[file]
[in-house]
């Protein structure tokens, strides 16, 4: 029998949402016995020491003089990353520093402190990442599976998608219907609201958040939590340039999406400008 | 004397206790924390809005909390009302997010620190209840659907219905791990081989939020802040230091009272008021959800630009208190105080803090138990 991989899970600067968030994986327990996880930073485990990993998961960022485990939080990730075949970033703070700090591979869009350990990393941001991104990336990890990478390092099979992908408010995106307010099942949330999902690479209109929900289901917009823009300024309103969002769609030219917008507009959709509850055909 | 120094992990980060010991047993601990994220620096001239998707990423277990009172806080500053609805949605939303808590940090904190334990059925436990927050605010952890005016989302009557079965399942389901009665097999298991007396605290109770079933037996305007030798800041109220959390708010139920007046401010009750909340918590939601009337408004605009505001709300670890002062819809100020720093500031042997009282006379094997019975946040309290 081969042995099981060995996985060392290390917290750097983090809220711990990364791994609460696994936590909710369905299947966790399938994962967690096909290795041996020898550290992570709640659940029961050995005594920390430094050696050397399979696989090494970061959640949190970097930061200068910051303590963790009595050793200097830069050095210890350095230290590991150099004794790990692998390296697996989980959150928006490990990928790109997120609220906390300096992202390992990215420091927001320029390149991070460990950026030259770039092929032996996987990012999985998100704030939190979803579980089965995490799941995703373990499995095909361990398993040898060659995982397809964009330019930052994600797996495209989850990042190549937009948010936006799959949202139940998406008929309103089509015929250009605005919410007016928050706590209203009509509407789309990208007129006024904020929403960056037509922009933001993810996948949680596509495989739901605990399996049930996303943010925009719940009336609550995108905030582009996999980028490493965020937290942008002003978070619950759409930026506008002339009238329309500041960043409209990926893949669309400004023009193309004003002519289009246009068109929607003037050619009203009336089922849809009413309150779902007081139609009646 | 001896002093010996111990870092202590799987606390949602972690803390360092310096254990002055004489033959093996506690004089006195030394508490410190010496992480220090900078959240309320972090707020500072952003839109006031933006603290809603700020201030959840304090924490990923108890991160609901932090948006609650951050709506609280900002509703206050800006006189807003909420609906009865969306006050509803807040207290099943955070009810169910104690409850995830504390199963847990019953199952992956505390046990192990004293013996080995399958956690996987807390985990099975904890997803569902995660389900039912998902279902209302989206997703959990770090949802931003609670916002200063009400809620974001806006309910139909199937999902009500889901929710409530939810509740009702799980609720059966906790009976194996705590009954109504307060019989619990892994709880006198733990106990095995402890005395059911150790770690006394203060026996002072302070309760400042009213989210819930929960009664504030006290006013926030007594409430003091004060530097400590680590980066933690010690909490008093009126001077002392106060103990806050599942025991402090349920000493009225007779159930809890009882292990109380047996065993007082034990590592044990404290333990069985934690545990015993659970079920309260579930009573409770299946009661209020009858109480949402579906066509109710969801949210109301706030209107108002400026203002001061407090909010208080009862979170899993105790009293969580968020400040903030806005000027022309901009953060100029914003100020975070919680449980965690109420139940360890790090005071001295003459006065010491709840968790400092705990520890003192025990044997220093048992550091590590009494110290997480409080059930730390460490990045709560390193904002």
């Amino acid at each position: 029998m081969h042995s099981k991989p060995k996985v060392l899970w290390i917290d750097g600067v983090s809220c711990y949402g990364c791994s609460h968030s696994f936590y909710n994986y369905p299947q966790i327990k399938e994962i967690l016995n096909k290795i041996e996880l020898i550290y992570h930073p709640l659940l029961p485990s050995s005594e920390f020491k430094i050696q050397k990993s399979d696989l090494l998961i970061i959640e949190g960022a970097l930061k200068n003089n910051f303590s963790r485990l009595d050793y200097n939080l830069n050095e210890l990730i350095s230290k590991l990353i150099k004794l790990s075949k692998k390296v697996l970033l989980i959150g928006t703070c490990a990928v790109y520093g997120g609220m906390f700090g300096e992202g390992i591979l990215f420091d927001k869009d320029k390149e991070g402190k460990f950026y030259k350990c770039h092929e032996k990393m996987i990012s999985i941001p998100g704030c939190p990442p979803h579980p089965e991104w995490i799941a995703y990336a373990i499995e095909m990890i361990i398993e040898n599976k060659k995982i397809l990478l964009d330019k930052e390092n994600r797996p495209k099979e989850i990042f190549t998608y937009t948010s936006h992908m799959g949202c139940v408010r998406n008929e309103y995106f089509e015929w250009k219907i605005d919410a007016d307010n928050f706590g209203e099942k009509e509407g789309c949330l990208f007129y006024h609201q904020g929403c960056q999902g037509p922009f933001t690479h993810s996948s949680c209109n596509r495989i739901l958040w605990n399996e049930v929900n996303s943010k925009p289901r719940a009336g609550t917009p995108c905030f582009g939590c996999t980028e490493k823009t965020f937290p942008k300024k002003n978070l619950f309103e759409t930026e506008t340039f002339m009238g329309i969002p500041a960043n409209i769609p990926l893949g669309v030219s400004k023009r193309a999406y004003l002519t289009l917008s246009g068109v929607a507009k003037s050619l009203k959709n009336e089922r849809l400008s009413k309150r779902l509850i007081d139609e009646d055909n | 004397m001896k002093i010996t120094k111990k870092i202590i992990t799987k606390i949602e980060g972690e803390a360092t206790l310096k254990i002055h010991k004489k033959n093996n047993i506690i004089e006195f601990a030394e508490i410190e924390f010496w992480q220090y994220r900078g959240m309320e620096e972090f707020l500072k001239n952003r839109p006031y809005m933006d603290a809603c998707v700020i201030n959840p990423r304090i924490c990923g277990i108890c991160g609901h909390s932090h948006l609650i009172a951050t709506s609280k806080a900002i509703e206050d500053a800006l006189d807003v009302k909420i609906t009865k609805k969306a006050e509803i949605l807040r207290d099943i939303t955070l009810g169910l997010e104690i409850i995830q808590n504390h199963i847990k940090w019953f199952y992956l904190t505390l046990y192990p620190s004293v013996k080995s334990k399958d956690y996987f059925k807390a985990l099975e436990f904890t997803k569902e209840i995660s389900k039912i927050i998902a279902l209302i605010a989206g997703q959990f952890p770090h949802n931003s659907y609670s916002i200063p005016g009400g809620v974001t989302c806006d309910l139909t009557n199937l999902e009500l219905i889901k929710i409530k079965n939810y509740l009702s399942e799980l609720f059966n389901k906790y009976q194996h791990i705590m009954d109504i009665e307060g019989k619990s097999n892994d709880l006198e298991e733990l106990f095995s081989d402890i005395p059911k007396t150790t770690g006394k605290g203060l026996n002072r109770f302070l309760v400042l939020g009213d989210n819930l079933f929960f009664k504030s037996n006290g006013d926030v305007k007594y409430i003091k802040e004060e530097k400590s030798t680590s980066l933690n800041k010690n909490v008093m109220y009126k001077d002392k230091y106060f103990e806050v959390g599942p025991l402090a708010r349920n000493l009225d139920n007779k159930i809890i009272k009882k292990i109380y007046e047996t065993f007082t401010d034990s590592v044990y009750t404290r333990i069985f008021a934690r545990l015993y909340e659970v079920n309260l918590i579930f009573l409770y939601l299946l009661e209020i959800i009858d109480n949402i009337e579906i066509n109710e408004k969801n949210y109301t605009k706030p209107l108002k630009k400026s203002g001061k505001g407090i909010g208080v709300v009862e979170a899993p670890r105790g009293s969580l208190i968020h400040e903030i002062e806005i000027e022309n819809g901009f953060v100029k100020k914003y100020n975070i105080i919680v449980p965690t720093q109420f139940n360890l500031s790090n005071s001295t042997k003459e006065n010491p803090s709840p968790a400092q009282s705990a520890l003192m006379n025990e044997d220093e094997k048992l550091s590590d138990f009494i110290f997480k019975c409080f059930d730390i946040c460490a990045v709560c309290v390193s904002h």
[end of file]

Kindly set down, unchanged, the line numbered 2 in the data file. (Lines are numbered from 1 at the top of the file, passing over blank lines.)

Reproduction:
């Protein structure tokens, strides 16, 4: 029998949402016995020491003089990353520093402190990442599976998608219907609201958040939590340039999406400008 | 004397206790924390809005909390009302997010620190209840659907219905791990081989939020802040230091009272008021959800630009208190105080803090138990 991989899970600067968030994986327990996880930073485990990993998961960022485990939080990730075949970033703070700090591979869009350990990393941001991104990336990890990478390092099979992908408010995106307010099942949330999902690479209109929900289901917009823009300024309103969002769609030219917008507009959709509850055909 | 120094992990980060010991047993601990994220620096001239998707990423277990009172806080500053609805949605939303808590940090904190334990059925436990927050605010952890005016989302009557079965399942389901009665097999298991007396605290109770079933037996305007030798800041109220959390708010139920007046401010009750909340918590939601009337408004605009505001709300670890002062819809100020720093500031042997009282006379094997019975946040309290 081969042995099981060995996985060392290390917290750097983090809220711990990364791994609460696994936590909710369905299947966790399938994962967690096909290795041996020898550290992570709640659940029961050995005594920390430094050696050397399979696989090494970061959640949190970097930061200068910051303590963790009595050793200097830069050095210890350095230290590991150099004794790990692998390296697996989980959150928006490990990928790109997120609220906390300096992202390992990215420091927001320029390149991070460990950026030259770039092929032996996987990012999985998100704030939190979803579980089965995490799941995703373990499995095909361990398993040898060659995982397809964009330019930052994600797996495209989850990042190549937009948010936006799959949202139940998406008929309103089509015929250009605005919410007016928050706590209203009509509407789309990208007129006024904020929403960056037509922009933001993810996948949680596509495989739901605990399996049930996303943010925009719940009336609550995108905030582009996999980028490493965020937290942008002003978070619950759409930026506008002339009238329309500041960043409209990926893949669309400004023009193309004003002519289009246009068109929607003037050619009203009336089922849809009413309150779902007081139609009646 | 001896002093010996111990870092202590799987606390949602972690803390360092310096254990002055004489033959093996506690004089006195030394508490410190010496992480220090900078959240309320972090707020500072952003839109006031933006603290809603700020201030959840304090924490990923108890991160609901932090948006609650951050709506609280900002509703206050800006006189807003909420609906009865969306006050509803807040207290099943955070009810169910104690409850995830504390199963847990019953199952992956505390046990192990004293013996080995399958956690996987807390985990099975904890997803569902995660389900039912998902279902209302989206997703959990770090949802931003609670916002200063009400809620974001806006309910139909199937999902009500889901929710409530939810509740009702799980609720059966906790009976194996705590009954109504307060019989619990892994709880006198733990106990095995402890005395059911150790770690006394203060026996002072302070309760400042009213989210819930929960009664504030006290006013926030007594409430003091004060530097400590680590980066933690010690909490008093009126001077002392106060103990806050599942025991402090349920000493009225007779159930809890009882292990109380047996065993007082034990590592044990404290333990069985934690545990015993659970079920309260579930009573409770299946009661209020009858109480949402579906066509109710969801949210109301706030209107108002400026203002001061407090909010208080009862979170899993105790009293969580968020400040903030806005000027022309901009953060100029914003100020975070919680449980965690109420139940360890790090005071001295003459006065010491709840968790400092705990520890003192025990044997220093048992550091590590009494110290997480409080059930730390460490990045709560390193904002």